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Sustainability at Moravian Academy

The Moravian Academy All School Sustainability Committee is dedicated to implementing green initiatives from conservation, recycling, and composting, to powering our Merle-Smith Campus with green, renewable solar energy. As an Academy, we are committed to reducing our carbon footprint and developing our students into stewards of Earth's precious natural resources.

Green Team and Jr. Green Team

The Moravian Academy Green Team is a group of dedicated Upper School students who meet weekly to learn about and discuss topics related to sustainability. Student leaders choose topics ranging from domestic environmental policy to international technology trends to help their peers better understand the complex and pressing landscape of climate change. This group also hosts the Student Symposium on Sustainability. The Jr. Green Team, comprised of energized younger students who want to make their world a cleaner place, helps their peers learn more about sustainable choices and daily actions that will help improve their campus and local environment. Its mission is to educate students of all ages about specific campus goals and equip them with attainable ways they can help. 

Student Symposium on Sustainability

Upper School students on the Green Team share their research on current sustainability topics with students across all three campuses in forums that are rich in discussions related to the environment. These 4 to 5 topics, chosen by the Moravian Academy Green Team, range from Climate Action to understanding the environmental impacts of fast fashion. The goals for this student-led symposium are to inspire conversations and raise awareness in the Moravian community.

A Sweet Look Inside the Merle-Smith Apiary

Merle-Smith Campus is home to four colonies of honeybees. Faculty members and experienced beekeepers guides this initiative and help students learn about bees. Child and adult sized bee-suits enable students of all ages to get an intimate look at the thousands of honey bees. Honey is harvested twice a year. To date, over 750 pounds of honey has been harvested! To learn more about our 9th grade excursion to the apiary, click here.

Solar Array

On our Merle-Smith campus, 4,532 solar panels sit on nearly seven acres. The 1.29 megawatt photovoltaic solar panels, installed in 2012, produce an average of 1.6 million kilowatt hours of energy per year. Although Moravian Academy currently does not own the solar array, and therefore cannot claim the emissions offset created by the SRECs, (solar renewable energy credits), the school is proud to be a partner in bringing clean, renewable energy to the grid.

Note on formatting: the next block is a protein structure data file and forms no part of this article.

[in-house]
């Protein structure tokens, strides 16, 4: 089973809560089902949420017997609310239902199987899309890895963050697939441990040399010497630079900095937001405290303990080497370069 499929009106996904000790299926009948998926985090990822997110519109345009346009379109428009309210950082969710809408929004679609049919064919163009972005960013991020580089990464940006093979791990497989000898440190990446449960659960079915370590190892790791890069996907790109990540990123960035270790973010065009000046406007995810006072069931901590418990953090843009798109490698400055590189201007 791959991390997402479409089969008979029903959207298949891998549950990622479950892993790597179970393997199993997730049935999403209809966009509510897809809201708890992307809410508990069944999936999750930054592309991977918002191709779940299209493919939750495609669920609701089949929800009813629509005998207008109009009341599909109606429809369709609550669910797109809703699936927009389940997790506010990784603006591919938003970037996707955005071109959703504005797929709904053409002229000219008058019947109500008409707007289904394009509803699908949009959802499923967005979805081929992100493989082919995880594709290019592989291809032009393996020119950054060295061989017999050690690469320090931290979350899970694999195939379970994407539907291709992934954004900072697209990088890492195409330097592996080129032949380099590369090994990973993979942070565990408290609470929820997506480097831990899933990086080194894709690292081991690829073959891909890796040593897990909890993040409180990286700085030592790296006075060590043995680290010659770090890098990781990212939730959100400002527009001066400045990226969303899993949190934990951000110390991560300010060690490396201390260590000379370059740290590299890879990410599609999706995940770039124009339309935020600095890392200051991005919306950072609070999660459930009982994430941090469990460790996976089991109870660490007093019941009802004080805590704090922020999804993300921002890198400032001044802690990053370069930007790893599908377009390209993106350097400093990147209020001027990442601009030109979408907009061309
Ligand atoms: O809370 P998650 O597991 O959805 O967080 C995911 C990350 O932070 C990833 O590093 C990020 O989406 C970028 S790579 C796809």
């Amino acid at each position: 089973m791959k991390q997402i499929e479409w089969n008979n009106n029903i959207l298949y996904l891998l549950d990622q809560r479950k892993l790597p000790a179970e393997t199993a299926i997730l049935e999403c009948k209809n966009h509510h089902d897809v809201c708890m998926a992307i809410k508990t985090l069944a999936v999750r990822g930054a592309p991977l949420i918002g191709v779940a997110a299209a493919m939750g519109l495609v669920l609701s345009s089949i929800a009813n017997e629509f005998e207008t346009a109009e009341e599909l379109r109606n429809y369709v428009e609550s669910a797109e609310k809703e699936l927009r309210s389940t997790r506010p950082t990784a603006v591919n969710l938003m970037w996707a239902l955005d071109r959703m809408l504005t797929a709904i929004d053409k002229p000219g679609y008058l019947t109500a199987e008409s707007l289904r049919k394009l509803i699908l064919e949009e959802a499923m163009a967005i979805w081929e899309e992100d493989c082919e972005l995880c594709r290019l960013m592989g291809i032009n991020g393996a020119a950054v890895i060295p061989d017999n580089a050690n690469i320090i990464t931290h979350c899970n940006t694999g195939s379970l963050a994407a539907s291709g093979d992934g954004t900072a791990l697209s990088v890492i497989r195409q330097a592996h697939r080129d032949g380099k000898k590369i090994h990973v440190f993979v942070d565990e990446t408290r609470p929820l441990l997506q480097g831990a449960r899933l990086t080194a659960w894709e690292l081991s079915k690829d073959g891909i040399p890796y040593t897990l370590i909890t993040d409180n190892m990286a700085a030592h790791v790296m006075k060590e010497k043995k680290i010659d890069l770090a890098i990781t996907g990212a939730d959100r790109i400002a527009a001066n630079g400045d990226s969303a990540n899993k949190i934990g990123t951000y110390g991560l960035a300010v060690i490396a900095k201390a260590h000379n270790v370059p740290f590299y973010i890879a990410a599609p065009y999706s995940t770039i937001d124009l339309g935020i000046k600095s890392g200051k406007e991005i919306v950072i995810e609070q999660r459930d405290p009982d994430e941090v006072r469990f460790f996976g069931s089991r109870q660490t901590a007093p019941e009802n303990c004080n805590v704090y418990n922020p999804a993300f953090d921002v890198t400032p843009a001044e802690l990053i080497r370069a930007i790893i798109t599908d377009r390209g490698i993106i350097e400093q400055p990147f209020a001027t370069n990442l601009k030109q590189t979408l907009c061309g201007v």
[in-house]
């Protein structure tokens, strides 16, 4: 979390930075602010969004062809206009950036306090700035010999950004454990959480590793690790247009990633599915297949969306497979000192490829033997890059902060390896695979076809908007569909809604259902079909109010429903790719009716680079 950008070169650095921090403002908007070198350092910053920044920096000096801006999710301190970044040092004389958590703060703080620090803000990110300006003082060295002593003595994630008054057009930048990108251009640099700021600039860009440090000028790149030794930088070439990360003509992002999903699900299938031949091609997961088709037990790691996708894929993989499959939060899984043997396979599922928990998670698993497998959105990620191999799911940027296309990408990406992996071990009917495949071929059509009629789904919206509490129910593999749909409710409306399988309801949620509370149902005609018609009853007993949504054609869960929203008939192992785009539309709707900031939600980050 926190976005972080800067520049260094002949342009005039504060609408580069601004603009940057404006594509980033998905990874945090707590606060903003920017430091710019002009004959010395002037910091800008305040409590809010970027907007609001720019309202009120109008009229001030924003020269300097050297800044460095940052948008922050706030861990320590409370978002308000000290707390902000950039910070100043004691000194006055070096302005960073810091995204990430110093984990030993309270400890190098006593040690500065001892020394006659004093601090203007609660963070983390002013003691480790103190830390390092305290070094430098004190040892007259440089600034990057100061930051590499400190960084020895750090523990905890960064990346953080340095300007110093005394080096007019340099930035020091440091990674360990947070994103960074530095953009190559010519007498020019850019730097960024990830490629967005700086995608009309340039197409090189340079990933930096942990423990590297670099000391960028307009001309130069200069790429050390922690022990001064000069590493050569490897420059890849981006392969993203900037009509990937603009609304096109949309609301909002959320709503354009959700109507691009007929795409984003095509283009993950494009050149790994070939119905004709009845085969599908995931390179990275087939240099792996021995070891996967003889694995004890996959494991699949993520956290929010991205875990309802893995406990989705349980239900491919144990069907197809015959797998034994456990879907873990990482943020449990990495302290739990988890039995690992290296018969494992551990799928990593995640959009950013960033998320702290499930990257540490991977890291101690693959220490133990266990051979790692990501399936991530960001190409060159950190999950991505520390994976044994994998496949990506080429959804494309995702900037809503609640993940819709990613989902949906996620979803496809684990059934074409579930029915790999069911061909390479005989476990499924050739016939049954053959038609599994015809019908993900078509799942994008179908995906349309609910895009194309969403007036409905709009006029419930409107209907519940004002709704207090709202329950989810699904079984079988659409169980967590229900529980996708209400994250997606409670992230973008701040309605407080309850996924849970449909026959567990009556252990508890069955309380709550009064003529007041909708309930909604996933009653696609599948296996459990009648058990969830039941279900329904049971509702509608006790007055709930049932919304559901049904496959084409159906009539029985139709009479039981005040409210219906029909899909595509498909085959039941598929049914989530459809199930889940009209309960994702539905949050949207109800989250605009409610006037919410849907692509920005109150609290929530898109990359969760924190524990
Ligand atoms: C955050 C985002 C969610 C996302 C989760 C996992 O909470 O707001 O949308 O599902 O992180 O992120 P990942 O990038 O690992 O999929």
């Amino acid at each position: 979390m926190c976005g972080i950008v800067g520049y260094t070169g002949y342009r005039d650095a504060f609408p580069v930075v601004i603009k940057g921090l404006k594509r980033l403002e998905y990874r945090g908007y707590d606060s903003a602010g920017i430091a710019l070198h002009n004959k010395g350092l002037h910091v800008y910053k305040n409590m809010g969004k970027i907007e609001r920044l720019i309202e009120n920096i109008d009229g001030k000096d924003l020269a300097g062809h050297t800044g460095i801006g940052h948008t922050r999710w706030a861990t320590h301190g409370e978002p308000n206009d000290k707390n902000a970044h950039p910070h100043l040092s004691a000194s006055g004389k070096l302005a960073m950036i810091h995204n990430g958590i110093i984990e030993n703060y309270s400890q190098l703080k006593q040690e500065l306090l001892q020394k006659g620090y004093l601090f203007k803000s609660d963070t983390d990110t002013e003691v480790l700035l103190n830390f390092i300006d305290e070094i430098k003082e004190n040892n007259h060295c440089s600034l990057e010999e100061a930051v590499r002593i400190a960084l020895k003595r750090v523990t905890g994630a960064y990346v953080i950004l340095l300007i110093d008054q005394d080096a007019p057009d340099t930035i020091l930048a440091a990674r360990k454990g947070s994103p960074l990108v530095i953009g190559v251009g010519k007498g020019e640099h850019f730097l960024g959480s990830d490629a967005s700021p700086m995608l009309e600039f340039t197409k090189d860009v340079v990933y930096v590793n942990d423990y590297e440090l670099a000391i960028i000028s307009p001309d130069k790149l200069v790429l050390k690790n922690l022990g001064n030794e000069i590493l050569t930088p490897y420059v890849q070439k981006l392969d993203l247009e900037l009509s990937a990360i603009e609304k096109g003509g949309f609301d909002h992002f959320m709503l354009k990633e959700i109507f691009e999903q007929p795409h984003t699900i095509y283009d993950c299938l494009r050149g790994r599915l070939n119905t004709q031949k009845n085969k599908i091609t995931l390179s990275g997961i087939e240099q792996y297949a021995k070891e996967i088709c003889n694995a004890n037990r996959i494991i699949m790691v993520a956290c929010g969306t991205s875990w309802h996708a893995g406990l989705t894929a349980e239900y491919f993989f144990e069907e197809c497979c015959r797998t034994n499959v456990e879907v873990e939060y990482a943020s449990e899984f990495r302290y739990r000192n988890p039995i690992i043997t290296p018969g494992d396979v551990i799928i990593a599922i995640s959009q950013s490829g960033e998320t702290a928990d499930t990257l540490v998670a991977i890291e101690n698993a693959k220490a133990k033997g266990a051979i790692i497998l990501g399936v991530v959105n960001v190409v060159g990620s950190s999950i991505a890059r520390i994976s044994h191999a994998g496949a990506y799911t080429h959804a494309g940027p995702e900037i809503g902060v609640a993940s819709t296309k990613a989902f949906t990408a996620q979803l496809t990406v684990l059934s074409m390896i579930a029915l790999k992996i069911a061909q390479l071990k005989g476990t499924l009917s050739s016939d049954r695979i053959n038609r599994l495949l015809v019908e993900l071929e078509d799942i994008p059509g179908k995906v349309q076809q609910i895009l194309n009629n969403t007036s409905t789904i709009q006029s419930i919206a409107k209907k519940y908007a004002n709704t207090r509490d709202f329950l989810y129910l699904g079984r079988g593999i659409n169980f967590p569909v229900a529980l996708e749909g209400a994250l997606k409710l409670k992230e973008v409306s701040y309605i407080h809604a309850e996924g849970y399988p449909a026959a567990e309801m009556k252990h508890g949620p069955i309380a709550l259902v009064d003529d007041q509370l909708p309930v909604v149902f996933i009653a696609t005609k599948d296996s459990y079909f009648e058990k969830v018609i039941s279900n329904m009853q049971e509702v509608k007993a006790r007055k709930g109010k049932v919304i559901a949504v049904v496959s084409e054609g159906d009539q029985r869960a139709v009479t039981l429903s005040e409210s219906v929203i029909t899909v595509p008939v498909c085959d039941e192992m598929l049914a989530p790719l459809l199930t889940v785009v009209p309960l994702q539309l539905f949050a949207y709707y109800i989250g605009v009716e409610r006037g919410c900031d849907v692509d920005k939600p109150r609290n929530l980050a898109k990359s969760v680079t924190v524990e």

The Athletic and Wellness Center

Our 40,000-square-foot facility, the largest building at our school, holds a Silver LEED (Leadership in Energy and Environmental Design) Certification. For new construction and major renovations, the LEED program has five main categories in which points toward certification can be earned. 
  1. Limit pollution and soil erosion that often results from construction.
  2. The building should use 20 percent less water than other similar-sized buildings
  3. Energy efficient HVAC and Lighting systems.
  4. Buildings designed to minimize material use or which use biodegradable or locally harvested renewable resources in their construction process 
  5. Ventilation, off-gassing of materials, and thermal comfort 

United Nations Climate Summit Simulation

All 9th-grade students participate in a Climate Summit Simulation activity as part of their History Unit on Sustainability. Students are assigned countries to represent in three rounds of climate mitigation negotiations, the consequences of which are viewed in real-time thanks to the technology provided by NGO Climate Interactive. Students can see how their negotiated pledges of CO2 and deforestation reduction rates impact global temperatures and sea levels. The immediate goal of the activity is to maintain a global temperature increase under 2 degrees C. Here is a video of students participating in 2021. 


At the Upper School, food waste that is collected by both Dining Services staff and students is sent to the Northampton County Community College farm, where it is turned into compost, thereby reducing the overall weight of trash that is sent to the landfill.

Community Garden

A community garden was built on the Merle-Smith Campus in 2014 through the leadership and initiative of the faculty-led Sustainability Committee. The garden was created as a place where students could experience growing and enjoying vegetables, herbs, and flowers. Students from the Downtown campus visit to learn about foods related to their humanities and science curriculum and 9th graders visit the garden during their Agriculture Unit in 9th-grade History. The community garden has also been used by the Summerbridge program.
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